Case Law


CHL in Texas

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Analysis of 23 S.W.3d 358
with Regard to Texas Gun Laws
by Donald Ray Burger
Attorney at Law

Tune v. Texas Department of Public Safety 23 S.W.3d 358 (Tex. 2000).

Holding of Case: The Handgun Act's definition of "conviction" means that even if a felony conviction is "erased" by a judge after successful completion of probation, the DPS can still deny the application for a CHL.

Analysis of Case:

In 1972 Tune pled guilty to a felony and was sentenced to two years' probation. After most of that probation was completed the district court issued an order setting aside his conviction and dismissed the indictment.

In 1996 Tune applied for a CHL. The DPS denied the application. Tune obtained a hearing before a Justice of the Peace and the JP reversed the DPS decision. The DPS appealed to the County Court at Law. The County Court at Law also ruled in favor of Tune. The DPS then appealed to the Court of Appeals.

The Court of Appeals ruled for the DPS and Tune appealed to the Texas Supreme Court.

There are two issues in the case. The first issue is whether the Court of Appeals had jurisdiction to even hear the appeal from the county court. By a 5 to 4 vote the Texas Supreme Court decided that the Court of Appeals does have jurisdiction to hear appeals of CHL decisions from county courts.

The second issue in the case is whether Tune was "convicted" as that term is used in the Handgun Act, especially in light of article 42.12 of the Texas Code of Criminal Procedure.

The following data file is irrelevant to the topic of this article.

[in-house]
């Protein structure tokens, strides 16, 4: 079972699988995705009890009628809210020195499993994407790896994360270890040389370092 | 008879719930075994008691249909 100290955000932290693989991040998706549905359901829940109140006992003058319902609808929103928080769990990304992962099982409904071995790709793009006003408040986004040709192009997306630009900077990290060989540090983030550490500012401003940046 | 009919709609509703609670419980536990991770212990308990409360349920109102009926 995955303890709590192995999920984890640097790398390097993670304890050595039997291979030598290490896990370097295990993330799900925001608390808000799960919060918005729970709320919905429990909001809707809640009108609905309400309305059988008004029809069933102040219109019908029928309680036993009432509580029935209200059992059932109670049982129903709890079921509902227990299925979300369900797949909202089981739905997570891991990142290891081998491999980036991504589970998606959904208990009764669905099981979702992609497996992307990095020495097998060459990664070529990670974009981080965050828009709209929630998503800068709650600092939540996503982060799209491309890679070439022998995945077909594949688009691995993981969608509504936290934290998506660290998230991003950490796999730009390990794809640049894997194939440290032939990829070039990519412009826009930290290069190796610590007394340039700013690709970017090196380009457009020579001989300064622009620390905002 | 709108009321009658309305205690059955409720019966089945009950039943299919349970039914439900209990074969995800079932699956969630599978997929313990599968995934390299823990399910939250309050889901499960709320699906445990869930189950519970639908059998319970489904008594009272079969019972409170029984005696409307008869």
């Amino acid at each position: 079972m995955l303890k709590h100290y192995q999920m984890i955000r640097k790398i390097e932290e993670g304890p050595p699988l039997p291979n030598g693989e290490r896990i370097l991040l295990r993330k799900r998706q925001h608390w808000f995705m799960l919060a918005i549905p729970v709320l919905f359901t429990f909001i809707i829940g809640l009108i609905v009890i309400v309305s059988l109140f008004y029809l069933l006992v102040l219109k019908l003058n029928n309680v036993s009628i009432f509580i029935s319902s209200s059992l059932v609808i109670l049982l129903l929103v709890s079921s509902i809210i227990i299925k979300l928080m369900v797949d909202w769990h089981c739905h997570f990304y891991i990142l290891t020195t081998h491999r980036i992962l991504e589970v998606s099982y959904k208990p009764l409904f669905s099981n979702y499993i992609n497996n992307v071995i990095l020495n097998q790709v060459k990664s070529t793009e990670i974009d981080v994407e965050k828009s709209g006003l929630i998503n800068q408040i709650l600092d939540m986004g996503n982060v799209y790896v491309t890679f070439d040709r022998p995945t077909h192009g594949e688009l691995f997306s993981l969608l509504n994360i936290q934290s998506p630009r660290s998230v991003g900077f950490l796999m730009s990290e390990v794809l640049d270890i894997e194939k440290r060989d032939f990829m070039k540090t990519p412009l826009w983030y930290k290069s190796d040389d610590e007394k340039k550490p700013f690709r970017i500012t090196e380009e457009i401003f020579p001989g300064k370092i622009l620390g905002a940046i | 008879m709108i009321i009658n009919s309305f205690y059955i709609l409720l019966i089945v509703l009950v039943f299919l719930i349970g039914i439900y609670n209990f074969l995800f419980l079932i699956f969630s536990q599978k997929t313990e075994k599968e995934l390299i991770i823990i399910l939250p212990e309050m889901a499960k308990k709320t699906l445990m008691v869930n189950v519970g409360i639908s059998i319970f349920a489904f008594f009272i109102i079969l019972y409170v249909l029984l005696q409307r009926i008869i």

At the time of this case, the Handgun Act defined "convicted" as "an adjudication of guilt or an order of deferred adjudication entered against a person by a court of competent jurisdiction whether or not:
(A) the imposition of the sentence is subsequently probated and the person is discharged from community supervision; or
(B) the person is pardoned for the offense, unless the pardon is expressly granted for subsequent proof of innocence." Tune argued that because his conviction was set aside and the indictment against him dismissed, he was no longer "convicted" for purposes of the Handgun Act.

In addition, he argued that article 42.12 of the Texas Code of Criminal Procedure also "erased" his conviction for purposes of the Handgun Act. Article 42.12, at the time of the case, held that when a defendant has been convicted or entered a guilty plea and the court (after successful completion of probation) has discharged the defendant, the court may set aside the verdict or permit the defendant to withdraw his plea, and dismiss the indictment of the defendant, "who shall thereafter be released from all penalties and disabilities resulting from the offense or crime of which he has been convicted or to which he has pleaded guilty except that proof of his conviction or plea of guilty shall be made known to the court should the defendant again be convicted of any criminal offense [emphasis added]."

The Texas Supreme Court rejected these arguments. They held that under the plain meaning of the Handgun Act there is nothing in the Act to suggest any exception for those who successfully complete probation and are discharged and who have their indictments dismissed.

They specifically held that article 42.12 does not alter this result because the Handgun Act includes a specific definition of "convicted."

CHL permit refused.

Case summarized as of 1/15/04

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